A Practical Guide to AngularJS Directives

Sandeep Panda
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This entry is part 1 of 2 in the series A Practical Guide to AngularJS Directives

A Practical Guide to AngularJS Directives

Directives are the most important components of any AngularJS application. Although AngularJS ships with wide range of directives, you will often need to create application specific directives. This tutorial will give an overview of custom directives and explain how to use them in real world Angular projects. At the end of the tutorial, I will guide you through the creation of a simple note taking app with the help of Angular directives.

Overview

A directive is something that introduces new syntax. Directives are markers on a DOM element which attach a special behavior to it. For example, static HTML does not know how to create and display a date picker widget. To teach HTML this new syntax we need a directive. The directive will somehow create an element that behaves like a date picker. We will see how this is achieved subsequently.

If you’ve written an Angular application before, then you have used directives, whether you realized it or not. You might have used simple directives like ng-model,ng-repeat,ng-show, etc. All these directives attach special behavior to DOM elements. For example, ng-repeat repeats a specific element and ng-show conditionally shows an element. If you want to make an element draggable/droppable you might create a directive for that too. The basic idea behind directive is very simple. It makes your HTML truly interactive by attaching event listeners to the elements and/or transforming the DOM.

The jQuery Perspective

Just imagine how you create a date picker with jQuery. We first add a normal input field to the HTML and then in jQuery we call $(element).datePicker() to actually convert it to a date picker. But, think about it. When a designer comes and examines the markup, can he/she immediately guess what the field actually is? Is it just a plain input field or a date picker? You have to look into the jQuery code to be sure. The Angular approach is to use a directive to extend HTML. So, a directive for a date picker can look like this:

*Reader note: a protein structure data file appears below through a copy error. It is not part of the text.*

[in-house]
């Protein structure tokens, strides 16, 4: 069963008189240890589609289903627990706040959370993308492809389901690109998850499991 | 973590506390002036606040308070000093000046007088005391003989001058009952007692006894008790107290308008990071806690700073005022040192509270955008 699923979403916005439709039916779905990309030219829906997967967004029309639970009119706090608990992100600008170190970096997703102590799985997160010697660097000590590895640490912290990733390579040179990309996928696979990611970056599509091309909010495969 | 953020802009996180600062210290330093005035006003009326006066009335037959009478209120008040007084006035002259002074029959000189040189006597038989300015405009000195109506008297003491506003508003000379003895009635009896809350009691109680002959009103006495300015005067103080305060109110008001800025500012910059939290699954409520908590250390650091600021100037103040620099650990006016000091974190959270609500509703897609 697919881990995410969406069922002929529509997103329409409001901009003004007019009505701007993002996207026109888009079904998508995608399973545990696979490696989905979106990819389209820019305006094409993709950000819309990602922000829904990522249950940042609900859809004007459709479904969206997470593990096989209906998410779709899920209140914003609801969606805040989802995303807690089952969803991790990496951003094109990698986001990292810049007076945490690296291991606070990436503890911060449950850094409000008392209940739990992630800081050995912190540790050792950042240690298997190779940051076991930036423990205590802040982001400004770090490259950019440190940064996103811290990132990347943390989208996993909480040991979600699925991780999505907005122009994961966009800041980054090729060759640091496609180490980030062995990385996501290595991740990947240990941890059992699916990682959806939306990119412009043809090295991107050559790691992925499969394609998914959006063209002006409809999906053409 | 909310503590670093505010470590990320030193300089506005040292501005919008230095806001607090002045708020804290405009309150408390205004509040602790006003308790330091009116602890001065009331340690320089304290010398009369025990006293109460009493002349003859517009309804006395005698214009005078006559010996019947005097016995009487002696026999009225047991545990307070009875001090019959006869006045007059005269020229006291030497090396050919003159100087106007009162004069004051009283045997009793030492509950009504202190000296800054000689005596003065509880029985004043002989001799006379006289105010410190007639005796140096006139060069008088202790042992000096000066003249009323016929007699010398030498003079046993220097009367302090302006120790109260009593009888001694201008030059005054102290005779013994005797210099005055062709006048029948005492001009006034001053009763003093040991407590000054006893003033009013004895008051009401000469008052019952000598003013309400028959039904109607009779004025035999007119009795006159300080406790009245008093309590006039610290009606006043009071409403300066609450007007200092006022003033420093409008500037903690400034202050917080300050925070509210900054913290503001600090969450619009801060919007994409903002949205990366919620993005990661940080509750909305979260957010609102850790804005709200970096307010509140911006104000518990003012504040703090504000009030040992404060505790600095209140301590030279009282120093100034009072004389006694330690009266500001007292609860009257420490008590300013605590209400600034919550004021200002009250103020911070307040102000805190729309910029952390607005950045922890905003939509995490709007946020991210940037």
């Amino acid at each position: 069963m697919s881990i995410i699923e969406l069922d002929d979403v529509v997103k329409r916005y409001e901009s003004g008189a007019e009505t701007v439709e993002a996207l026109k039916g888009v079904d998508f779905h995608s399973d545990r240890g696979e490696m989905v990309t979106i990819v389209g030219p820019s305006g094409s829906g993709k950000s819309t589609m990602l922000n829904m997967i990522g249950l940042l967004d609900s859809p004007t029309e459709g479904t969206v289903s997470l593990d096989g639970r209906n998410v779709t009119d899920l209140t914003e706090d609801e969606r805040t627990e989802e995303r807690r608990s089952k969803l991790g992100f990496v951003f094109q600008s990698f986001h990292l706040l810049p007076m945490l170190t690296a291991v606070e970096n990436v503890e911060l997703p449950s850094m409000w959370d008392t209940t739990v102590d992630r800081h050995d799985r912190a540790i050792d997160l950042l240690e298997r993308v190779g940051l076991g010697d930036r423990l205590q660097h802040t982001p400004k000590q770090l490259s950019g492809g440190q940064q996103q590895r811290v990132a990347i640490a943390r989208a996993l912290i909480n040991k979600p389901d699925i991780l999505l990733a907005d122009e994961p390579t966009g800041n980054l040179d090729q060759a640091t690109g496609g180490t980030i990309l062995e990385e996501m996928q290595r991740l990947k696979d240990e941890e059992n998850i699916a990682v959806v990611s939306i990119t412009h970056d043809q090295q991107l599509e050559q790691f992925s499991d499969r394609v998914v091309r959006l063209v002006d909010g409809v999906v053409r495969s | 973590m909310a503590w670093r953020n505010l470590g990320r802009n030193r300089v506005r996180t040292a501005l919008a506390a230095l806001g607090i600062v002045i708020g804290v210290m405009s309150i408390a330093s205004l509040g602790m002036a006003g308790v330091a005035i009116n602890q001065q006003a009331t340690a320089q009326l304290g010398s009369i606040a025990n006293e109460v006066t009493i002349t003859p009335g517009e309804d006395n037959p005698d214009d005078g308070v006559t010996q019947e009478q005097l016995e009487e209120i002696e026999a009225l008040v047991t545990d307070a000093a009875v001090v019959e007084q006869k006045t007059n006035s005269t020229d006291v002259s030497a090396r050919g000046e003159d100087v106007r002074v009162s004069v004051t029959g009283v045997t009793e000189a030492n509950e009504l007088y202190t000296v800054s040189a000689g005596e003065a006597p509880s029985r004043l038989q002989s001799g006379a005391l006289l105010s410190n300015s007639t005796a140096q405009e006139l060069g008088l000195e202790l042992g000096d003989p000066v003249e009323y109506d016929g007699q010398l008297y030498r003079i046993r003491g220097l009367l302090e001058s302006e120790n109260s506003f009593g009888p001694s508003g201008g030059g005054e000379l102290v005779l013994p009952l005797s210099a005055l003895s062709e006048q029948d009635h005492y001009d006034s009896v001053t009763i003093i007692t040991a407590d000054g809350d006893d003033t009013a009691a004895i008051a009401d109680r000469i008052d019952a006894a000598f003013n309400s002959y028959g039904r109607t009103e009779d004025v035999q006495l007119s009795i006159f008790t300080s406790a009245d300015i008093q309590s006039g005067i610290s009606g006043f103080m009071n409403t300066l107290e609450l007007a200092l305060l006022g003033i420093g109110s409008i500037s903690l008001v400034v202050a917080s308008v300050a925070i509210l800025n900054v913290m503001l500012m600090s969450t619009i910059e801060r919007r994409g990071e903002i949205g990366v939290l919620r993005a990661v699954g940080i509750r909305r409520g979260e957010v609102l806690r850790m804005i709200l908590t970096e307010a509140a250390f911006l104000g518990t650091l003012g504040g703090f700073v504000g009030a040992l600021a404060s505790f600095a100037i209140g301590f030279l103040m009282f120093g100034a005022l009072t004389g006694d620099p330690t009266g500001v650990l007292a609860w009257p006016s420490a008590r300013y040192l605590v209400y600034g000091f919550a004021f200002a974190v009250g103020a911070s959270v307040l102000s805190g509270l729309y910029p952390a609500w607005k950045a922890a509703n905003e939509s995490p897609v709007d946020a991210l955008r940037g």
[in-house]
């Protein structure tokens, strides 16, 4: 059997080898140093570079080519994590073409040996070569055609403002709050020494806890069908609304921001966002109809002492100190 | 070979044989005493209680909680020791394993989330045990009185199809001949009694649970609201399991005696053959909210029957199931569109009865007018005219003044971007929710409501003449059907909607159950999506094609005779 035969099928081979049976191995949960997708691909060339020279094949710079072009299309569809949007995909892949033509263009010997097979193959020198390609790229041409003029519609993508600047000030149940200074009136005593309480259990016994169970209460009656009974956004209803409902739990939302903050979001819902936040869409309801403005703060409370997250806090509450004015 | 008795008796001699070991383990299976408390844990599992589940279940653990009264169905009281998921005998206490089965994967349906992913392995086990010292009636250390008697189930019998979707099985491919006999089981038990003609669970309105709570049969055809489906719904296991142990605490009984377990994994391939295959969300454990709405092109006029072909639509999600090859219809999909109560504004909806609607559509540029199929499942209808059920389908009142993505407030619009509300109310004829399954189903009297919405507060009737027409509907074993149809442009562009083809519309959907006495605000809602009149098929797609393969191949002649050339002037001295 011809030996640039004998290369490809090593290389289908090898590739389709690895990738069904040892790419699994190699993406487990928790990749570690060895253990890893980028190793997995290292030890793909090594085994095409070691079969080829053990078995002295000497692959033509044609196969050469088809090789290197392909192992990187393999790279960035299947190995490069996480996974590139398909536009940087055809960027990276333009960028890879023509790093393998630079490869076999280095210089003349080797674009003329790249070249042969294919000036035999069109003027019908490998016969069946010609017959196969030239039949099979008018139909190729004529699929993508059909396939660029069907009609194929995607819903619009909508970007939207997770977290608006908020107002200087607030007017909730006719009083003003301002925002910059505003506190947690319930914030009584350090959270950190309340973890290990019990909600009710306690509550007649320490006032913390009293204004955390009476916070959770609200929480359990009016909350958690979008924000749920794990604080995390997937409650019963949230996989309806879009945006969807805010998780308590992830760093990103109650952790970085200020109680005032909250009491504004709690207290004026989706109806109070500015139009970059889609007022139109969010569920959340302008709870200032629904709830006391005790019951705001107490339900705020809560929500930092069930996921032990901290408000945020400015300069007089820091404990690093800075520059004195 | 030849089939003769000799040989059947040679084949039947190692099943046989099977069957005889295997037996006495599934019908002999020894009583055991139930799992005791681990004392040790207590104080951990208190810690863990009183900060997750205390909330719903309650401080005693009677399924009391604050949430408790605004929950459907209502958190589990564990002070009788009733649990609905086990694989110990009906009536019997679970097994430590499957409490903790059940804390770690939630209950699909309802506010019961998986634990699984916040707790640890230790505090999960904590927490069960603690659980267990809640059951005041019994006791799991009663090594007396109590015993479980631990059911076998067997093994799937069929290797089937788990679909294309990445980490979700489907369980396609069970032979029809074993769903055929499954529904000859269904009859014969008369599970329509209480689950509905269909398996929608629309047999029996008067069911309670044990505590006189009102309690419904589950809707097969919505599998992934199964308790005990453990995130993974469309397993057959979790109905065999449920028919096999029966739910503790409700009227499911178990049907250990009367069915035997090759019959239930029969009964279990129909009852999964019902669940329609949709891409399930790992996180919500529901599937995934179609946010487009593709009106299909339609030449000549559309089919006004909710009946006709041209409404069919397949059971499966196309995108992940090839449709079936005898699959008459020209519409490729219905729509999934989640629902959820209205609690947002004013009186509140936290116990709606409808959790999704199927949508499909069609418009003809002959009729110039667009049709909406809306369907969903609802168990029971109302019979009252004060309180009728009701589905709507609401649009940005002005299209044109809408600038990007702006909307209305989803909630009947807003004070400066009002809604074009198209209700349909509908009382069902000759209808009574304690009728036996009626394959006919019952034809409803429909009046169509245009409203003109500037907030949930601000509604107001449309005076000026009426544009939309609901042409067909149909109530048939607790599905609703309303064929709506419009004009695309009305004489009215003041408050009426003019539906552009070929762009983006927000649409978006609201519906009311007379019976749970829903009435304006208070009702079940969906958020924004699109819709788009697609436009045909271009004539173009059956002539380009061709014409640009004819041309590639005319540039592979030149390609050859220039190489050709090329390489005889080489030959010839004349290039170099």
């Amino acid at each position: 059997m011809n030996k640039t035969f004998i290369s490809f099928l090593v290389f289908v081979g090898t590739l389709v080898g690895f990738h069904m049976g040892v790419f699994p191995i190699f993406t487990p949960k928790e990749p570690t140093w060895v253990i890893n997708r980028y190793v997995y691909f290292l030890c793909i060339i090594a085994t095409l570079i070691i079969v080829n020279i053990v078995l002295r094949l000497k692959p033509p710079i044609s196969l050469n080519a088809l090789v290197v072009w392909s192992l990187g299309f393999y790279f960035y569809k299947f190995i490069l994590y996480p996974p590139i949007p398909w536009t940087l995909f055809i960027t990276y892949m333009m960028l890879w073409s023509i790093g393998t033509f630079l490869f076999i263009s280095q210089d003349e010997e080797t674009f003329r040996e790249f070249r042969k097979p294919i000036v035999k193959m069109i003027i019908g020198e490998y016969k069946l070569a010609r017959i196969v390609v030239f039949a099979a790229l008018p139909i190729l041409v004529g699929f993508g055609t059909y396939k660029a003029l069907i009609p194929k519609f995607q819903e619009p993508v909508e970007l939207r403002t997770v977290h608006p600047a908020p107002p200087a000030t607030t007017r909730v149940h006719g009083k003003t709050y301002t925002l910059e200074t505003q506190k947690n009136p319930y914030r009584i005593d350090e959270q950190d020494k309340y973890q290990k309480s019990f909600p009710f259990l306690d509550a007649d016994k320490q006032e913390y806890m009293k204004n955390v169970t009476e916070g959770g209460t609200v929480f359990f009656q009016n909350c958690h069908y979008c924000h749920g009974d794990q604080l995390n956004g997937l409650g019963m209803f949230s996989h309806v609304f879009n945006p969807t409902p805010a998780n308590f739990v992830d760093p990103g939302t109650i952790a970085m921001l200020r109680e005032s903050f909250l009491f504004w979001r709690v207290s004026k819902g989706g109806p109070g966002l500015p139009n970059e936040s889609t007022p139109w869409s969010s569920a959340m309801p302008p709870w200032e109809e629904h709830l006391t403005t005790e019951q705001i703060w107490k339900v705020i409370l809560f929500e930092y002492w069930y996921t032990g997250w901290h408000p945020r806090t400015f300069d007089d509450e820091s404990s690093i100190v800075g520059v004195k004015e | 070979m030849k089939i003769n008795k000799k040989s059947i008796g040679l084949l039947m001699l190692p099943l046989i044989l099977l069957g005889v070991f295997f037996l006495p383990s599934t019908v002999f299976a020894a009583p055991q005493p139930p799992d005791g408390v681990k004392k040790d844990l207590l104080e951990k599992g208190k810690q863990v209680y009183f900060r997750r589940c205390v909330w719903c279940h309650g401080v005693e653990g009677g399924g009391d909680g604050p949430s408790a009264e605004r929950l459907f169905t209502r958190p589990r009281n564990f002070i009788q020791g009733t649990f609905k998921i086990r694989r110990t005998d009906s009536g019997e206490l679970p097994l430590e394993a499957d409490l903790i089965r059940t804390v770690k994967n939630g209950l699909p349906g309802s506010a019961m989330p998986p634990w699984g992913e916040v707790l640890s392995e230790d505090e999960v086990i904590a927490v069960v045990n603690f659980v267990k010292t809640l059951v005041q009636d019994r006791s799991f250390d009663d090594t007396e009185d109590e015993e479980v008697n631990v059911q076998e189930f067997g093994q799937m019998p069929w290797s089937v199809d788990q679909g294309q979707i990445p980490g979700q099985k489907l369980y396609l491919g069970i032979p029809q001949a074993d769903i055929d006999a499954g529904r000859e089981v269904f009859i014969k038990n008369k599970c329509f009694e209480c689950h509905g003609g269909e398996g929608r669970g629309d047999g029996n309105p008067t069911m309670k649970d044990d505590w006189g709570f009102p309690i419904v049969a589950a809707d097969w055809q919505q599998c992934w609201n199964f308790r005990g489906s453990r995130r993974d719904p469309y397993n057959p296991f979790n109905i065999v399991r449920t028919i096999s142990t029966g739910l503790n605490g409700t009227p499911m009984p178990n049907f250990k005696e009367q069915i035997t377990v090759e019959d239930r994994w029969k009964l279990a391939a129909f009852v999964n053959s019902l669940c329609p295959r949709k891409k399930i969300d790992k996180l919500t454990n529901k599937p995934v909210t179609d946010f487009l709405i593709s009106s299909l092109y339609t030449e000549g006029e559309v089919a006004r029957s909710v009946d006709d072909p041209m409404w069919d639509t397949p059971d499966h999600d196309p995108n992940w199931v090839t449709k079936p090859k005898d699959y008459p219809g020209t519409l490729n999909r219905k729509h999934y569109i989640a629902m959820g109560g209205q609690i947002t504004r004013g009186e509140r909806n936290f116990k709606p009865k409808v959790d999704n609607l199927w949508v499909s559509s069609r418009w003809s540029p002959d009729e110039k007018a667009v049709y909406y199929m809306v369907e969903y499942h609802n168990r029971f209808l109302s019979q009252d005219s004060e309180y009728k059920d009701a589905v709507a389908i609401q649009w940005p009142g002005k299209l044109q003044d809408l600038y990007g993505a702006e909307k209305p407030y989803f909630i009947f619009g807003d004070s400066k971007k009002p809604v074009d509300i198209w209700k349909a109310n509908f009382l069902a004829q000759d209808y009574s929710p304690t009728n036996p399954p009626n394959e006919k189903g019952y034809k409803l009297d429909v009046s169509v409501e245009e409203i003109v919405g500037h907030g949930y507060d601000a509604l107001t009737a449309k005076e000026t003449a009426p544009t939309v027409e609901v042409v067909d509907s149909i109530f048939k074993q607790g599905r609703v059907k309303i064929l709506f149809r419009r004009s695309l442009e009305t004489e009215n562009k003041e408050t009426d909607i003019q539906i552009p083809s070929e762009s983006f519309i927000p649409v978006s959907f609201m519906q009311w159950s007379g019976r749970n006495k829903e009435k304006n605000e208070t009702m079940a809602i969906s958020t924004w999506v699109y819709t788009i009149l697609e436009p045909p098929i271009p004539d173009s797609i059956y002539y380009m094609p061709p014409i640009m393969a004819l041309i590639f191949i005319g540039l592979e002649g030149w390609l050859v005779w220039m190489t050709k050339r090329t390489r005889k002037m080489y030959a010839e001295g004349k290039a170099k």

<date-picker></date-picker> 

Or it could look like this:

<input type="text" date-picker/>

This approach to creating UI components is intuitive and clear. You can simply look at the element to know what it is supposed to be!

Building Custom Directives:

An Angular directive comes in four flavors in terms of appearance.

  1. A new HTML element (<date-picker></date>).
  2. An attribute on an element (<input type="text" date-picker/>).
  3. As a class (<input type="text" class="date-picker"/>).
  4. As comment (<!--directive:date-picker-->).

Of course, we have control over how our directive will appear in the HTML. Now, let’s see how a typical directive is written in Angular. It is registered in the same way as a controller, but it returns a simple object (directive definition) that has several properties to configure the directive. The following code shows a simple Hello World directive.

var app = angular.module('myapp', []);

app.directive('helloWorld', function() {
  return {
      restrict: 'AE',
      replace: 'true',
      template: '<h3>Hello World!!</h3>'
  };
});

In the previous code, the app.directive() function registers a new directive in our module. The first argument to this function is the directive name. The second argument is a function which returns a directive definition object. If your directive has dependencies on external objects/services such as $rootScope, $http, or $compile, they can be injected here. The directive can be used in HTML as an element like this:

<hello-world/>

Or:

<hello:world/>

Or, as an attribute like this:


<div hello-world></div>

Or:


<div hello:world/>

If you want to be HTML5 compliant, you can prefix the attribute name with x- or data-. So, the following markups will match helloWorld directive.

<div data-hello-world></div>

OR

<div x-hello-world></div>

Note:

While matching directives, Angular strips the prefix x- or data- from element/attribute names. Then it converts - or : delimited strings to camelCase and matches with the registered directives. That’s why we have used the helloWorld directive as hello-world in the HTML.

Though the above directive does nothing more than show static text, we have some interesting points to explore. We have used three properties in the directive definition object to configure the directive. Let’s explore the role that each one plays.